Purity Ring is an amazing electronic band from Canada. Their debut album, Shrines, is amazing. Their show sold out in Austin before I could buy tickets! However, they were also playing in Dallas, so my friend and I decided to go. We took the five hour trip on the Megabus for less than $5 roundtrip for both of us. Since my friend works at the Hyatt, we also got a free hotel room. The current exhibit at the Dallas Museum of Art (DMA) looks like an interesting show. This should be a good trip. I set up a meeting with Erin Stafford, one of the artists in Seven Minutes in Heaven (SMIH), currently living in Dallas. I have known her for a few years, however, this is the first time I will be working with her. Although, I have seen her work exhibited several times and wrote about one of her recent San Antonio shows in Seduction and Private Moments. We meet at bar belmont at the Belmont Hotel. It’s a cute bar up on a hill with a fantastic view of downtown Dallas that apparently used to be a crack house. Interesting. Sounds like something I would move into with a bunch of other artists. I have always been attracted to the raw, gritty, real aesthetics of dilapidated, old buildings. I always want to move in and turn it into something I can use. We discuss several different projects she is working on and all of Stafford’s ideas are fantastic and fit right into SMIH. She has a couple of great pieces already completed that I love. That is great for press, as well, being able to make the deadline to include in our press kit and any additional requests for images. Best of all, it relates to her paintings, but is an entirely different medium. I really want the artists in this show to push what they normally would create for an exhibit.
After drinks, we head back to the hotel to get ready for the show that evening. We are staying in the middle of Downtown Dallas, and it is nice to stroll through, well lit up. I love neon and it is everywhere! I know I have previously written about light pieces from various artists, particularly my favorite, Dan Flavin and several pieces at The Houston Fine Art Fair. The vintage Greyhound sign is my favorite. The way the area is lit up makes it fun to walk around and explore. It’s definitely a different feel from Downtown Houston, where it seems to become a ghost town at night. I will always be a City Girl, a Downtown City Girl. Never growing up quite so metropolitan, it all changed when I went to high school in the middle of downtown. I had so much fun…I never looked back. It’s the center, where everything and everyone meets. When I was in high school, I couldn’t realize that my life would be wrapped around a ten mile radius of that school – where I work, where I live, and my studio. The show is great! Purity Ring sounds amazing in person. It is electronic music, with the experimentation being the best part. I am really amazed this is their first album, I hope they can continue making music without losing what they have captured here. Although their stage presence could use a make over, they were still fantastic to see live. It was their first tour, after all. Check them out: Purity Ring: Fineshrine Purity Ring: Amenamy The Granada was a nice location, I had never been there before. One thing that highly interested me was their social media. On both sides of the stage were huge projection screens. In between the two bands, they projected their twitter feed. This caused people to twitter just to see it up on the screen. Genius! I think we may have to do this for SMIH. We haven’t started a twitter account yet, but plan to have that up and running by the show. It was just a fun way to promote the event. The comments did get a little “adult” but I would expect no less for SMIH… Of course, I have to fit in art before we leave and head to the Dallas Museum of Art. I already have plans to visit in May to see the Cindy Sherman Exhibit. I made a special point to go to New York to see it before, of course I will travel 5 hours to see it in Texas. It was that amazing. But today is another show, Cindy Sherman has not yet entered Texas. One of the current exhibits is presenting all women artists, Difference?. Encompassing various media and themes, the fact that the work was all created by females in the past fifty years is the only connection between the artists in this exhibit, an interesting choice. Yes, I feel women have a point of view that needs to be expressed. No, I don’t think it should be exclusive. Art is in your soul, not your sex. What I do believe is that both sexes have a different message and have had different experiences. Art would not be complete if one side was missing, as it was for centuries. Without these pioneers, my work today might not be taken as seriously. Louise Bourgeois is a great example. Seeing her Small Spider sculpture in New Orleans was amazing. The works exhibited here, at the DMA today, seem so simple, yet carry complex ideas. Of course, feminist work is included, such as a fantastic piece made out of snaps and latex by Hannah Wilke. It would be ignorant to ignore such a strong point of view. But this show encompassed so much more than that one viewpoint that is often associated or blindly labeled with female artwork. Feminist work was a small part of this exhibit, in no way highlighted or called attention to. Square Tubes (Vierkantrohre), 1967/2009 by Charlotte Posenenske is intriguing and amusing. Removing the artists’ hand completely, this piece is made of six industrial geometric hollow tubes. Though Posenenske was in Germany, Donald Judd was working on his minimal pieces fabricated with industrial materials in the US during this same time. Also removing his hand from the work, his work differs because it is not interactive, he has made all of the decisions. Posenenske’s work is to be put together by the installer/owner, taking the removal of the artists’ touch even further, while using a considerably masculine material, removing any possible feminine qualities. In stark contrast to the smooth polished metal, is a piece by Tara Donovan. Untitled (Toothpicks), 2004, this work is anything but inviting. Created by possibly thousands of toothpicks, this speaks to my love of ritual and repetition. It is rough, sharp looking, and full of chaos, yet is neatly compartmentalized in a square, uniform shape. Also in contrast to Posenenske’s work, Donovan uses common daily items, not industrial, specific materials. This inspires my current series of work greatly. I have been choosing to work with common items with history and re appropriate them with a different, emotional meaning, expanding them from their strictly utilitarian use. So, if I didn’t know the title of this exhibition and just viewed the pieces independently, no, I would not have assumed this was an all female show. It wasn’t all pink and made of roses. Point made. Thank you. Another show on exhibit is Variations on Theme: Contemporary Art 1950’s to the Present. Themes included Abstract Expressionism, Minimalism, and the Figure. Composed primarily from pieces in the DMA collection, This included work from quite a few of my favorite artists. There is a huge Donald Judd that looks like it goes a couple of stories high and also a Gerhard Richter that differs greatly from his stylistic blurry paintings. This piece was a mirror. A blank canvas for the viewer to interact with. What was interesting to me was that Richter was displayed near the piece by Michaelangelo Pisoletto, which varied greatly from the last pieces I viewed by him in New York, which were paintings on mirrors. Again, interacting with the viewer, but putting them in an specific environment. Today, Pistelleto’s piece is a box on the floor, I believe made out of mirrors, but turned backwards, revealing no reflections, just the coated backside. Paintings by Mark Rothko and Jackson Pollock also grace the walls. There is a fantastic neon piece by Bruce Nauman. Again, I find what people do with light is compelling. Besides this neon piece, I have seen Nauman create in many different mediums, including sculpture, video, and also a sound installation, Days, at MOMA a few years ago. This exhibit is displayed in the Barrel Vault, a huge and open gallery space, allowing plenty of room to view or interact with the art.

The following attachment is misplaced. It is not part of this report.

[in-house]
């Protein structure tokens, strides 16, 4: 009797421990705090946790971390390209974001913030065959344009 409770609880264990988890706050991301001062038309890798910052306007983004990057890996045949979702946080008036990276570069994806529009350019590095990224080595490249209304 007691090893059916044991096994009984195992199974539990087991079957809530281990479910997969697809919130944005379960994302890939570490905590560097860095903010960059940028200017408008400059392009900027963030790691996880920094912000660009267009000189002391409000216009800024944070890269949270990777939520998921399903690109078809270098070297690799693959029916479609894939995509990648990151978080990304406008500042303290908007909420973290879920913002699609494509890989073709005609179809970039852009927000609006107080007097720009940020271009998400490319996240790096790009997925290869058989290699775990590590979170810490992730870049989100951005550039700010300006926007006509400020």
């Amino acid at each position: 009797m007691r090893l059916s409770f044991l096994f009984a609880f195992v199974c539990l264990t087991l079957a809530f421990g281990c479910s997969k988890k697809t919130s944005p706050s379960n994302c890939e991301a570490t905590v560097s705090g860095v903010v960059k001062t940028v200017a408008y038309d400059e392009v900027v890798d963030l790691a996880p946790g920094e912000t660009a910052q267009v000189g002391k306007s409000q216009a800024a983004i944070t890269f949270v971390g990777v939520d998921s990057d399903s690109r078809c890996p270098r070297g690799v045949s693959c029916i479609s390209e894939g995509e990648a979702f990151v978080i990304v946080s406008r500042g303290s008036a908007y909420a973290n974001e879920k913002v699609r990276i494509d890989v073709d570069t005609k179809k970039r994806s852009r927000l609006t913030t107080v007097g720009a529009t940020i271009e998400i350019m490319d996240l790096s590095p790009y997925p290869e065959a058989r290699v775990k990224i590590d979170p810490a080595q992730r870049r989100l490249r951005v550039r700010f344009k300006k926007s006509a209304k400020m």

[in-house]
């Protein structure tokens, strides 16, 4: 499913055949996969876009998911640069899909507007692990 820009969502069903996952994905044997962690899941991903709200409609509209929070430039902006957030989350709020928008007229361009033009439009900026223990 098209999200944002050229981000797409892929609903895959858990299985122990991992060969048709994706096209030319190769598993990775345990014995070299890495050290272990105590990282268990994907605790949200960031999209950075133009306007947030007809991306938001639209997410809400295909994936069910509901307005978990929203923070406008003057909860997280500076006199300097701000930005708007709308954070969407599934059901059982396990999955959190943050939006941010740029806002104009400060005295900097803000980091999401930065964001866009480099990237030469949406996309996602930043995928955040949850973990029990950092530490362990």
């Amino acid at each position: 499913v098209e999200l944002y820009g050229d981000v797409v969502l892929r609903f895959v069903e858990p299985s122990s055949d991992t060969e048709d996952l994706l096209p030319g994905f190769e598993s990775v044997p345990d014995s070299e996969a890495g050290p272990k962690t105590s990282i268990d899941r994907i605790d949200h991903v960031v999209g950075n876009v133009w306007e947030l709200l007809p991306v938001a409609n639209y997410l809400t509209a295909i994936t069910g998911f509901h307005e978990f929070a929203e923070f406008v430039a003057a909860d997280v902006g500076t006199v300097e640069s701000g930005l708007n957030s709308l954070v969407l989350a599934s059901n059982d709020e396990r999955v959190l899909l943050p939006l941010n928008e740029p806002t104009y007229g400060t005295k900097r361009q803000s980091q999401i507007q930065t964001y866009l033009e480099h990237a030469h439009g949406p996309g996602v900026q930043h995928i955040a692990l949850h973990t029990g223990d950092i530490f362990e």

This was a fun, quick trip where I feel I got a lot accomplished. Meeting with Erin, an artist in Seven Minutes, seeing Purity Ring, a great show at the Granada, and the fabulous art at the Dallas Museum of Art is a lot to pack into an overnight trip! If I’m going to travel five hours, apparently I will make it worth my while. Now that the DMA offers free general admission, hopefully more people will get exposed to this fantastic collection and amazing travelling exhibits.
- Figuring Out 2013 – Whatever That Means (hownottomakealivingasanartist.com)
- Heading to the Big Easy: New Orleans (hownottomakealivingasanartist.com)